Wednesday, February 9, 2022

Innovation dashboard: examples of process goals

In an earlier blog, I have proposed that an innovation dashboard is the defining characteristic of a basic form (level-2) of innovation maturity. Most innovation dashboards have a bias for outcome goals – ideas, patents, experiments, participation, savings, revenue, profit, etc. However, those who exercise would know the importance of process goals. For an outcome goal such as weight reduction, it helps to have a process goal such as 10,000 steps a day. What could be the process goals in an innovation dashboard? Here are a few suggestions bucketed under four categories: brainstorms, customer visits, events, and campaigns.

1.     Brainstorms: These are meetings where divergent thinking is encouraged. Types of meetings could be:

a.     Challenge book brainstorm: where challenges relevant to a business, function or customer engagement are brought out / prioritized. The team may decide to take a position on one or two key challenges.

b.     Solution brainstorms: Ideas in response to a challenge are explored together

c.      Journey mapping: Observations from the journey of a product/ service/ issue/ ticket are mapped onto a journey board from which patterns/insights could be derived. 

2.     Customer visits: These could be meetings at customer premises or in the field but these also could be focus group discussions where customers are brought together on vendor’s premises.

a.     Field-visit: The objective here could be to interview customers / potential customers. The intent could also be to validate prototypes.

b.     Focus-group discussion: A toy-maker may bring kids while a medical device maker may bring doctors for a focussed group discussion.

c.      Co-innovation workshops: These are workshops where various stakeholders associated with a challenge area are brought under one roof. For example, for a challenge related to education, one may bring students from different schools, teachers, parents or even dropouts if relevant to understand various perspectives. 

3.     Events: could last half day to 2-3 days. Here are a few possibilities:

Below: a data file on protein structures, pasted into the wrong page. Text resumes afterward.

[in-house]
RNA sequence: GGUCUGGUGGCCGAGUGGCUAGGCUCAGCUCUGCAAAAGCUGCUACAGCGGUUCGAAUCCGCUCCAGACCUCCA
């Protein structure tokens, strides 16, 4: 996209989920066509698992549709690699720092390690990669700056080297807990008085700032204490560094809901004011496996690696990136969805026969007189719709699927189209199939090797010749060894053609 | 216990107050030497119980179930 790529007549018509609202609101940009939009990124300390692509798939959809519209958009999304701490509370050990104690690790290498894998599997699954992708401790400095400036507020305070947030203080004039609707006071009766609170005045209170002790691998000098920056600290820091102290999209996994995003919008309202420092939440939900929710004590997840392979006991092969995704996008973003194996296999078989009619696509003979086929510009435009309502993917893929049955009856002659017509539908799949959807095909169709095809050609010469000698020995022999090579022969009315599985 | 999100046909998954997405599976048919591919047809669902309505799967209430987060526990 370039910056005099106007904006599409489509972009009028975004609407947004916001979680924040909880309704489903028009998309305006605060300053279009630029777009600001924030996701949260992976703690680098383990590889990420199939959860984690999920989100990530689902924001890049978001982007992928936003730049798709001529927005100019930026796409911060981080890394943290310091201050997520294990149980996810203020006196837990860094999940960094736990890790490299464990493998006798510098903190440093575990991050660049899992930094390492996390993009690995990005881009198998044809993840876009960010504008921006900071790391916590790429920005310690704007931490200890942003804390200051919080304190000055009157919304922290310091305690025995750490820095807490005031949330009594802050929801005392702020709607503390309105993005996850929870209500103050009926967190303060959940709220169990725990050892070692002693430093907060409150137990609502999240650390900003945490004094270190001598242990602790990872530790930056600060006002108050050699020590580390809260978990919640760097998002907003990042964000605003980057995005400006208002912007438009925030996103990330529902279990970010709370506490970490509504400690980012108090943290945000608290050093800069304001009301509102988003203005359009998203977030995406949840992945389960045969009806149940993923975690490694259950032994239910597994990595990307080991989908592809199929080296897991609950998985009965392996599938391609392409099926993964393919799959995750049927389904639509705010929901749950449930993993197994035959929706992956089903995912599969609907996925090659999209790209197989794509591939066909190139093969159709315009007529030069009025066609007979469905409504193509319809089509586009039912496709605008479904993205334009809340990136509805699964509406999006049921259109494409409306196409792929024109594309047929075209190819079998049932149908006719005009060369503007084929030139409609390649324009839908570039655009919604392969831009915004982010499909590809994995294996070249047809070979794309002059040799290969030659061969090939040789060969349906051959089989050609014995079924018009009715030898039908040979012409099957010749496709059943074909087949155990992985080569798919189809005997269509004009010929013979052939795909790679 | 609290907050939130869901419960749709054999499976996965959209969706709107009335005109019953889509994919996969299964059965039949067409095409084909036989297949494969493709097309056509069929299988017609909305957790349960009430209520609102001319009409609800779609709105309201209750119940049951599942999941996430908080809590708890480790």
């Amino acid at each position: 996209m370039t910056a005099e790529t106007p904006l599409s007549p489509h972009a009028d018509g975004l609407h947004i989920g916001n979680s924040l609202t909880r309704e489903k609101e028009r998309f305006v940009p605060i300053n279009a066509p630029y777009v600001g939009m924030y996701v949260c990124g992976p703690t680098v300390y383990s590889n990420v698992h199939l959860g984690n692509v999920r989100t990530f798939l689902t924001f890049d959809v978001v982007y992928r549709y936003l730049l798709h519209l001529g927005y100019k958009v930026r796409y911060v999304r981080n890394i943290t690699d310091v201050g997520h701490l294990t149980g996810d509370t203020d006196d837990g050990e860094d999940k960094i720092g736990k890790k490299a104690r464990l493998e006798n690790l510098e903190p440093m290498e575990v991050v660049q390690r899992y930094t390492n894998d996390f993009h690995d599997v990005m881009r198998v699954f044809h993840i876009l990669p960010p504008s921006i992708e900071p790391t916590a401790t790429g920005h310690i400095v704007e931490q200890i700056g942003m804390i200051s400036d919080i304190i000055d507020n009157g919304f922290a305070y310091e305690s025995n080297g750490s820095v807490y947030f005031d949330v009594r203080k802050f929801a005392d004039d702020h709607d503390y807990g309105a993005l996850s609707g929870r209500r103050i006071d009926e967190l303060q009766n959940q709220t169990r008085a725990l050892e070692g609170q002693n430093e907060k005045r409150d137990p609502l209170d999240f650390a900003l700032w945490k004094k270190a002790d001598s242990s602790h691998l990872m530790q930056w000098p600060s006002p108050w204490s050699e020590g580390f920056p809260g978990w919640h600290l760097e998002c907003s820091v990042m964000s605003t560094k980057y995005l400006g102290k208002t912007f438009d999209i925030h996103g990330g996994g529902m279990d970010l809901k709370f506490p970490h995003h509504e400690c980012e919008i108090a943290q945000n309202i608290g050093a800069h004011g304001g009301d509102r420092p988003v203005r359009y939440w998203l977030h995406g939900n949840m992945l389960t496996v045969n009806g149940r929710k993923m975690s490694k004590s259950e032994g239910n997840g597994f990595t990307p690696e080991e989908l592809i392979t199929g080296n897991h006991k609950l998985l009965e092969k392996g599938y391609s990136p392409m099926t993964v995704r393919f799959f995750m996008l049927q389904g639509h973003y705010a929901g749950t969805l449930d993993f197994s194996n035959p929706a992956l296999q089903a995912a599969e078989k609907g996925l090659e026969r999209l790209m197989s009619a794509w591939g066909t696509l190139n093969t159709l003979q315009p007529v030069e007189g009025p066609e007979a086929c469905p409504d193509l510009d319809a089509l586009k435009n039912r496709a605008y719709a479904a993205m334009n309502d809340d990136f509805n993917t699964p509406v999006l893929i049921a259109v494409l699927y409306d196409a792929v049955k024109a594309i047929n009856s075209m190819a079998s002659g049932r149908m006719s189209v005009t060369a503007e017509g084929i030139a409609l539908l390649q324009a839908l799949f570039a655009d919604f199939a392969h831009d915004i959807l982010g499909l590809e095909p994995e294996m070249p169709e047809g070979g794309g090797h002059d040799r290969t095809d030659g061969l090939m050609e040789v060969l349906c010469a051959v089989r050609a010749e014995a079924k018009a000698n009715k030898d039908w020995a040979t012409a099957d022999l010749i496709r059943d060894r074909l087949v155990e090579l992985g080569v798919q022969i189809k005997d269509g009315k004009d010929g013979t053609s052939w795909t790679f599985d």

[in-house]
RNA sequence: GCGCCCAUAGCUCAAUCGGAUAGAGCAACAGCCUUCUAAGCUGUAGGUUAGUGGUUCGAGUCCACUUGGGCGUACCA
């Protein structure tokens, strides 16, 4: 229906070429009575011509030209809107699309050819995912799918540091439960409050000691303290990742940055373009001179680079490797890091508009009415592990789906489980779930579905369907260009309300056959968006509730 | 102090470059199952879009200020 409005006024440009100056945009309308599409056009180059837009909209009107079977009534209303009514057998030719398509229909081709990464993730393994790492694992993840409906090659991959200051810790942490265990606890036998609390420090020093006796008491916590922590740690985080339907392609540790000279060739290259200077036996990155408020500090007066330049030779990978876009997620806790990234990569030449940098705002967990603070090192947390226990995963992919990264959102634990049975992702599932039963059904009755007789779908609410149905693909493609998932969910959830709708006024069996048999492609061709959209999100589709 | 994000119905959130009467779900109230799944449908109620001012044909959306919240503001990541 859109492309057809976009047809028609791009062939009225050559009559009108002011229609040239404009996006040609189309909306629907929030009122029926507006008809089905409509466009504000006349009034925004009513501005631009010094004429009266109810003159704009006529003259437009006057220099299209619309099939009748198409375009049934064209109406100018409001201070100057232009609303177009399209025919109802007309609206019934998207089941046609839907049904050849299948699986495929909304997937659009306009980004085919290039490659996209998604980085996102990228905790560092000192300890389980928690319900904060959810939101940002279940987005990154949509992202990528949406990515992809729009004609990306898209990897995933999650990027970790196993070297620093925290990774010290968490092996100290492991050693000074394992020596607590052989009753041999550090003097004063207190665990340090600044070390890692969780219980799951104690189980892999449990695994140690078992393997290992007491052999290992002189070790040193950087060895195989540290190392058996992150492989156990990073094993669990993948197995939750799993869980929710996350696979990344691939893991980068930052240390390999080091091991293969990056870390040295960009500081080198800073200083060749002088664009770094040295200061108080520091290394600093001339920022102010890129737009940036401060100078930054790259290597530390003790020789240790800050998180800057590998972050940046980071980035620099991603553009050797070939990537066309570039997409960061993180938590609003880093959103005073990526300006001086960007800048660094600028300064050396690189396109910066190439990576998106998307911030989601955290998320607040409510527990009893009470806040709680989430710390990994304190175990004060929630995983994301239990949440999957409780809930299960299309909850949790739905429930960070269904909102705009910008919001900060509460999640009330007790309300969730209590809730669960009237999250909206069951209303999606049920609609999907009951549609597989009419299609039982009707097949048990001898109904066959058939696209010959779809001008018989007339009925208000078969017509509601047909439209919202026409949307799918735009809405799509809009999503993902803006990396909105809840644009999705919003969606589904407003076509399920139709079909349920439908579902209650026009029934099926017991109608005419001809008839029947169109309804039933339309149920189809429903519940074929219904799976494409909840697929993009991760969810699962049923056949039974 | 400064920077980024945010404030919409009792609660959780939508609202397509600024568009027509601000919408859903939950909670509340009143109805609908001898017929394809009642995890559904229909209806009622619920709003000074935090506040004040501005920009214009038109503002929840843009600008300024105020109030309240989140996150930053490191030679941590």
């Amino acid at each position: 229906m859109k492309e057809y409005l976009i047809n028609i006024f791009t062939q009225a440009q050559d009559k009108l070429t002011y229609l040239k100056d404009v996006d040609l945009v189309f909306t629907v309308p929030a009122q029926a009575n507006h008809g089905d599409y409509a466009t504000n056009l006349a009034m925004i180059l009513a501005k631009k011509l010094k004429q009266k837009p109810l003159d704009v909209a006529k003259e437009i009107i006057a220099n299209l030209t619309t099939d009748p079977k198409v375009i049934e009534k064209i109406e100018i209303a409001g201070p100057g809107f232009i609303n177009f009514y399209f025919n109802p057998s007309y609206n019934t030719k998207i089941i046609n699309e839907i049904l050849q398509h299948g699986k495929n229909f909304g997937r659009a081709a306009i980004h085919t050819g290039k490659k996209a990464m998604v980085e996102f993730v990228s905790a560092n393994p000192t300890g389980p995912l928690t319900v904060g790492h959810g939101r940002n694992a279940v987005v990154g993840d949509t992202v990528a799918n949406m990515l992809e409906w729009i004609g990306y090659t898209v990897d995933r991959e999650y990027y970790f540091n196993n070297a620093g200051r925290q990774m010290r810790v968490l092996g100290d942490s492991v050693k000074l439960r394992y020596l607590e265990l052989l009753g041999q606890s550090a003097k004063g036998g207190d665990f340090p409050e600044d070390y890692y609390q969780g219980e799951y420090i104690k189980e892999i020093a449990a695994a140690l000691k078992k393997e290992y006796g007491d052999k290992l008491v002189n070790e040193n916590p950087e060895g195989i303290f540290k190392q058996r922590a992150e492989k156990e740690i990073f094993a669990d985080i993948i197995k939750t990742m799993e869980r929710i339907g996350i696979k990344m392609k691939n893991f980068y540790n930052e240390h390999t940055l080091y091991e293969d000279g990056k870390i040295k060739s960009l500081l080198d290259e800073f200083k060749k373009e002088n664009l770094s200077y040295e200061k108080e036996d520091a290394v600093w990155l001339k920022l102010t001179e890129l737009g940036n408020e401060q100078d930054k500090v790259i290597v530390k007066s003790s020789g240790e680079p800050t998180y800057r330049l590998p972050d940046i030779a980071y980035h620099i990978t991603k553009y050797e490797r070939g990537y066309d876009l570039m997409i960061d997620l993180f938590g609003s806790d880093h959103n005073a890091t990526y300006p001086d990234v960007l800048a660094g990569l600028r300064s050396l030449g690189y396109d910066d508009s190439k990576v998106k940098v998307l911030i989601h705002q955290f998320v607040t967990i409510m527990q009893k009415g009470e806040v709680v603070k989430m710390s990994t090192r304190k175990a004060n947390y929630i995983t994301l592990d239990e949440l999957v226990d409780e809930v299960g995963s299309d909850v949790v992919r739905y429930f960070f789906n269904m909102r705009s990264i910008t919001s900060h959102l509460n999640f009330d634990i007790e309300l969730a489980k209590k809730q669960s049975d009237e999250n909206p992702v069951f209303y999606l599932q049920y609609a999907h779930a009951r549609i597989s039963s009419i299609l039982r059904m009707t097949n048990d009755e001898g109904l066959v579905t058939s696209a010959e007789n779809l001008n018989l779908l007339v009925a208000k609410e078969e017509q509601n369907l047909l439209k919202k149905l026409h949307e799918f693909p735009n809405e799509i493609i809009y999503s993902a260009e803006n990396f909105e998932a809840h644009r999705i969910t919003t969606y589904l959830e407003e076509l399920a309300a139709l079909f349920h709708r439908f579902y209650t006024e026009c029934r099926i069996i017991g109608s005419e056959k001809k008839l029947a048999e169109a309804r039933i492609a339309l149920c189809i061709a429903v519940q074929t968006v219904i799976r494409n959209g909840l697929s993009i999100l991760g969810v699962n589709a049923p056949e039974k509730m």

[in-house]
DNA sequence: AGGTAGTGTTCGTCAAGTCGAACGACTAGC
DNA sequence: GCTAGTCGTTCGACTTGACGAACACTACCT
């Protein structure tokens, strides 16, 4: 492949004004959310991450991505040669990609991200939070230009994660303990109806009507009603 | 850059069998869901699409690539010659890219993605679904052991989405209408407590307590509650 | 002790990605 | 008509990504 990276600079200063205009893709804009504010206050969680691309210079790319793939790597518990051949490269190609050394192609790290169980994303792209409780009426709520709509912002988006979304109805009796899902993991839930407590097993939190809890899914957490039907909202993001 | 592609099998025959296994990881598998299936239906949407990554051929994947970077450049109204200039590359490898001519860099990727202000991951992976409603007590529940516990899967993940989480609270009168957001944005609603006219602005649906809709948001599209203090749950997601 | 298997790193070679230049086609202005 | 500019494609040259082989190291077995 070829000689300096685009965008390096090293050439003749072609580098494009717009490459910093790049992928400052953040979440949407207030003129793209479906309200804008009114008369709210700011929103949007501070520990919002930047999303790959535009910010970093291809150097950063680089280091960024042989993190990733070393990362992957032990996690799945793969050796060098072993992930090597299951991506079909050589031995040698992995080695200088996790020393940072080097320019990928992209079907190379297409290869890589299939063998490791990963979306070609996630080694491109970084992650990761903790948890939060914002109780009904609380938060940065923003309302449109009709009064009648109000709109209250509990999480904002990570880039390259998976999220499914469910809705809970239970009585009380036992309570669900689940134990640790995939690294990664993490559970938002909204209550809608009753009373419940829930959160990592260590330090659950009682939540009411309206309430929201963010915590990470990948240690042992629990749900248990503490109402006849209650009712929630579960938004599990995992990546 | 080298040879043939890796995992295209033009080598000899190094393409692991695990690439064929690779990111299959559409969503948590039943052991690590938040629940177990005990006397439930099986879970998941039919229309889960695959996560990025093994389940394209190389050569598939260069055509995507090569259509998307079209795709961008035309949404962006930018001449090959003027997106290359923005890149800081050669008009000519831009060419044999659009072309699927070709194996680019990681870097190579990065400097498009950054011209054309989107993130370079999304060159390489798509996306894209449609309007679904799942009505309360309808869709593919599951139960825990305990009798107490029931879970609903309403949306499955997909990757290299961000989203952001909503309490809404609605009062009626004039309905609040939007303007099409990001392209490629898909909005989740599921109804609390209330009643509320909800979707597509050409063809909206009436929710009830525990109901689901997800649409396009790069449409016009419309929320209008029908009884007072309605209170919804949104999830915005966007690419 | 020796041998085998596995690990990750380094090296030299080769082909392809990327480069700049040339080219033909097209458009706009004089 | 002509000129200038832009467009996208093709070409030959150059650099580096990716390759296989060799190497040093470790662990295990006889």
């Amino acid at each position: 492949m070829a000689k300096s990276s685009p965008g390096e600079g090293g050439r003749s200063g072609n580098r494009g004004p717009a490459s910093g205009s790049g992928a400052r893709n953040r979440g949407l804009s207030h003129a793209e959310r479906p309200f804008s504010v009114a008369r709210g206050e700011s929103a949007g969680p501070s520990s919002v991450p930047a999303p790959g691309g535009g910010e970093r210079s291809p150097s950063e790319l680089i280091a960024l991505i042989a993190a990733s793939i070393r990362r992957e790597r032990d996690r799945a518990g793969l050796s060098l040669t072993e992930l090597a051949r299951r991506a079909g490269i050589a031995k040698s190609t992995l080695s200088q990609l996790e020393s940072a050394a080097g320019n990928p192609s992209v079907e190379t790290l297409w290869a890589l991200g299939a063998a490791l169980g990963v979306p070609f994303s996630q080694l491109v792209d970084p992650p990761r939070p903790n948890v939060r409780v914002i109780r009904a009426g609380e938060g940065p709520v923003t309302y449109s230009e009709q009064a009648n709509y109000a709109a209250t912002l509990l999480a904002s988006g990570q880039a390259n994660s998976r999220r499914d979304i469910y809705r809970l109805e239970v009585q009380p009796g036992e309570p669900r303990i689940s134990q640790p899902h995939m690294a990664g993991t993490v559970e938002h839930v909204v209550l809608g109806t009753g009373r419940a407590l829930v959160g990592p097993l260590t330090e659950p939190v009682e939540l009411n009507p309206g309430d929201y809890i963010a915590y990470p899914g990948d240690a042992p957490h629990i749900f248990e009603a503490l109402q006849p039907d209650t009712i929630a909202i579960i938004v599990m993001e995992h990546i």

a.     Innovation review: This could be a half-day event where all innovation projects get reviewed and resource allocation happens.

b.     Hackathon: This 1 or 2-day event might bring people with ideas related to a challenge area under one roof where they build prototypes and bring their ideas alive.

c.      Training: These programs could be a few days to a few weeks long. As part of these training programs, participants may work on business-relevant challenges, create solutions, build prototypes and even present business cases to a panel.  

d.     Innovation day: This day-long event typically showcases innovations from teams within the organization, gets external speakers, and gets people to talk to each other. 

4.     Campaigns: This is arguably the trickiest category. It involves running a campaign around a challenge perhaps over a month or two. It combines some of the elements mentioned earlier. It begins by identifying a sponsor – a CXO or a business head – who is willing to sponsor promising ideas solving business-relevant problems. Some of the steps involved in a challenge campaign area: finding a sponsor, throwing open a challenge, inviting and selecting ideas, organizing a hackathon for selected ideas, mentoring promising teams to develop the ideas further and making a business case and finally presentations to a panel which selects one or more ideas to carry forward.

Hope these examples help in identifying a few process goals for your innovation dashboard.

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